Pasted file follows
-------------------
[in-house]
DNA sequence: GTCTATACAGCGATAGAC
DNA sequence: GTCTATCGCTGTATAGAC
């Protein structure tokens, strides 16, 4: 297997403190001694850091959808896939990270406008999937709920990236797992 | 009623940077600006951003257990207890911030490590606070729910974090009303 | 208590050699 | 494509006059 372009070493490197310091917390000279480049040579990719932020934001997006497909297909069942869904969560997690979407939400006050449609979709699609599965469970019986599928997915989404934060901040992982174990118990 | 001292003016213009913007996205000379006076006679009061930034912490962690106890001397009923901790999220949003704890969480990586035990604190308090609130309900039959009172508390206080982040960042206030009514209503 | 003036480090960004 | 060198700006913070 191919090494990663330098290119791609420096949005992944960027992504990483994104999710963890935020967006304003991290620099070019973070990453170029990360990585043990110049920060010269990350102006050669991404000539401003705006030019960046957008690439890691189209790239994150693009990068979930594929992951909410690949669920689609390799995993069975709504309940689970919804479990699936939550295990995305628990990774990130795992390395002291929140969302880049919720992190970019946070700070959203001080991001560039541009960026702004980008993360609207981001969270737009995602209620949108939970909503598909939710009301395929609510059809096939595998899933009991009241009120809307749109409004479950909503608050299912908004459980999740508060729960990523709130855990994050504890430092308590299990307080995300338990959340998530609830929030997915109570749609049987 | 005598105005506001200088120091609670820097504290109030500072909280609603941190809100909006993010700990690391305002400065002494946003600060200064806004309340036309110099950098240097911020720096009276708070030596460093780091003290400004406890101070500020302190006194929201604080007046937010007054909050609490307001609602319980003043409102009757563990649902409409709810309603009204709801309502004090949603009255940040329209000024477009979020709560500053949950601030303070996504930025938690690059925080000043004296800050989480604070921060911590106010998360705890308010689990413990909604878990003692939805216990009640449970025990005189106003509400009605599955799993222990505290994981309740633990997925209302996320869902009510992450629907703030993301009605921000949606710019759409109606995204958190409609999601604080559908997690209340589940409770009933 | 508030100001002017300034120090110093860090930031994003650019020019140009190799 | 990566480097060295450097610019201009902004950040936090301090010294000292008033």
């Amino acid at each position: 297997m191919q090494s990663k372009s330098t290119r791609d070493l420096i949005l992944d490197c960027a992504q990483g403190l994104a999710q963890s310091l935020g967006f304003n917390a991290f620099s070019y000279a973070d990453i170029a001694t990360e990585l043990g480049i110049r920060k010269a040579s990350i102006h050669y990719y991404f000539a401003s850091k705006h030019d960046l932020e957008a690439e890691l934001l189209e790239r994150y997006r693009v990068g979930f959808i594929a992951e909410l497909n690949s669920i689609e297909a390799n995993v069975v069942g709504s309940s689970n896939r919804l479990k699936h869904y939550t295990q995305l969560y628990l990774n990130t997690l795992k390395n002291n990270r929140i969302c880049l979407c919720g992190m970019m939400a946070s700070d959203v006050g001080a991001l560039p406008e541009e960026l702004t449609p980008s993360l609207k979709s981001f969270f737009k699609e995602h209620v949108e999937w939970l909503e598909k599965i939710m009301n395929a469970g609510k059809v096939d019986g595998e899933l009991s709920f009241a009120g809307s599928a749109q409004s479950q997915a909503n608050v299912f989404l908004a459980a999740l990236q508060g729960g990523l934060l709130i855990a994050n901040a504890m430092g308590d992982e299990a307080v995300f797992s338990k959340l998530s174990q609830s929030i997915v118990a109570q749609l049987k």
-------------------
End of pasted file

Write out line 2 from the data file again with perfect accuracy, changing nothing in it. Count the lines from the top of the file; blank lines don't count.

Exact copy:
DNA sequence: GTCTATACAGCGATAGAC